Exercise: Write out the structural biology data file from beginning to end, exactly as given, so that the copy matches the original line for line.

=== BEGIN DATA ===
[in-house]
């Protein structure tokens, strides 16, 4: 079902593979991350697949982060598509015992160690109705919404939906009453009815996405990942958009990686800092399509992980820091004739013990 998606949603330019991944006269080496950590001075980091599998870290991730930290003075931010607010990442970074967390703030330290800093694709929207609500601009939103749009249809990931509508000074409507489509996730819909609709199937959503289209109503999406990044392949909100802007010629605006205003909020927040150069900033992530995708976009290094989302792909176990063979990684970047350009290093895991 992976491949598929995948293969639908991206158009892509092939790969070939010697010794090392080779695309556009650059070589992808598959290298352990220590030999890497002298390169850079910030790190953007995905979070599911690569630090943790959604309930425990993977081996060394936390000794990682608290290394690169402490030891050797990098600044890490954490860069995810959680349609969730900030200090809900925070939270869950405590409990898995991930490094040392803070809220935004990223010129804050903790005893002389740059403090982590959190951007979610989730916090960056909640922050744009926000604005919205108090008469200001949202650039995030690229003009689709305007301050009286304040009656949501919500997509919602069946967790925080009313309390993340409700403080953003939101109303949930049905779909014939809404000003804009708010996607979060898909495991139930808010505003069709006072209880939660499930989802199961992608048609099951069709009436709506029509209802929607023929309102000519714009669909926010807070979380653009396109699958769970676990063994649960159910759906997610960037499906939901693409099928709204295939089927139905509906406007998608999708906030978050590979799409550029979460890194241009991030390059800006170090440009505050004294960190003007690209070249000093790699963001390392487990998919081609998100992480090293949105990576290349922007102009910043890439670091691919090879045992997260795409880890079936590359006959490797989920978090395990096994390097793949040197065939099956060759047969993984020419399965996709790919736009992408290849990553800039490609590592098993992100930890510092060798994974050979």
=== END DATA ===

[in-house]
């Protein structure tokens, strides 16, 4: 079902593979991350697949982060598509015992160690109705919404939906009453009815996405990942958009990686800092399509992980820091004739013990 998606949603330019991944006269080496950590001075980091599998870290991730930290003075931010607010990442970074967390703030330290800093694709929207609500601009939103749009249809990931509508000074409507489509996730819909609709199937959503289209109503999406990044392949909100802007010629605006205003909020927040150069900033992530995708976009290094989302792909176990063979990684970047350009290093895991 992976491949598929995948293969639908991206158009892509092939790969070939010697010794090392080779695309556009650059070589992808598959290298352990220590030999890497002298390169850079910030790190953007995905979070599911690569630090943790959604309930425990993977081996060394936390000794990682608290290394690169402490030891050797990098600044890490954490860069995810959680349609969730900030200090809900925070939270869950405590409990898995991930490094040392803070809220935004990223010129804050903790005893002389740059403090982590959190951007979610989730916090960056909640922050744009926000604005919205108090008469200001949202650039995030690229003009689709305007301050009286304040009656949501919500997509919602069946967790925080009313309390993340409700403080953003939101109303949930049905779909014939809404000003804009708010996607979060898909495991139930808010505003069709006072209880939660499930989802199961992608048609099951069709009436709506029509209802929607023929309102000519714009669909926010807070979380653009396109699958769970676990063994649960159910759906997610960037499906939901693409099928709204295939089927139905509906406007998608999708906030978050590979799409550029979460890194241009991030390059800006170090440009505050004294960190003007690209070249000093790699963001390392487990998919081609998100992480090293949105990576290349922007102009910043890439670091691919090879045992997260795409880890079936590359006959490797989920978090395990096994390097793949040197065939099956060759047969993984020419399965996709790919736009992408290849990553800039490609590592098993992100930890510092060798994974050979």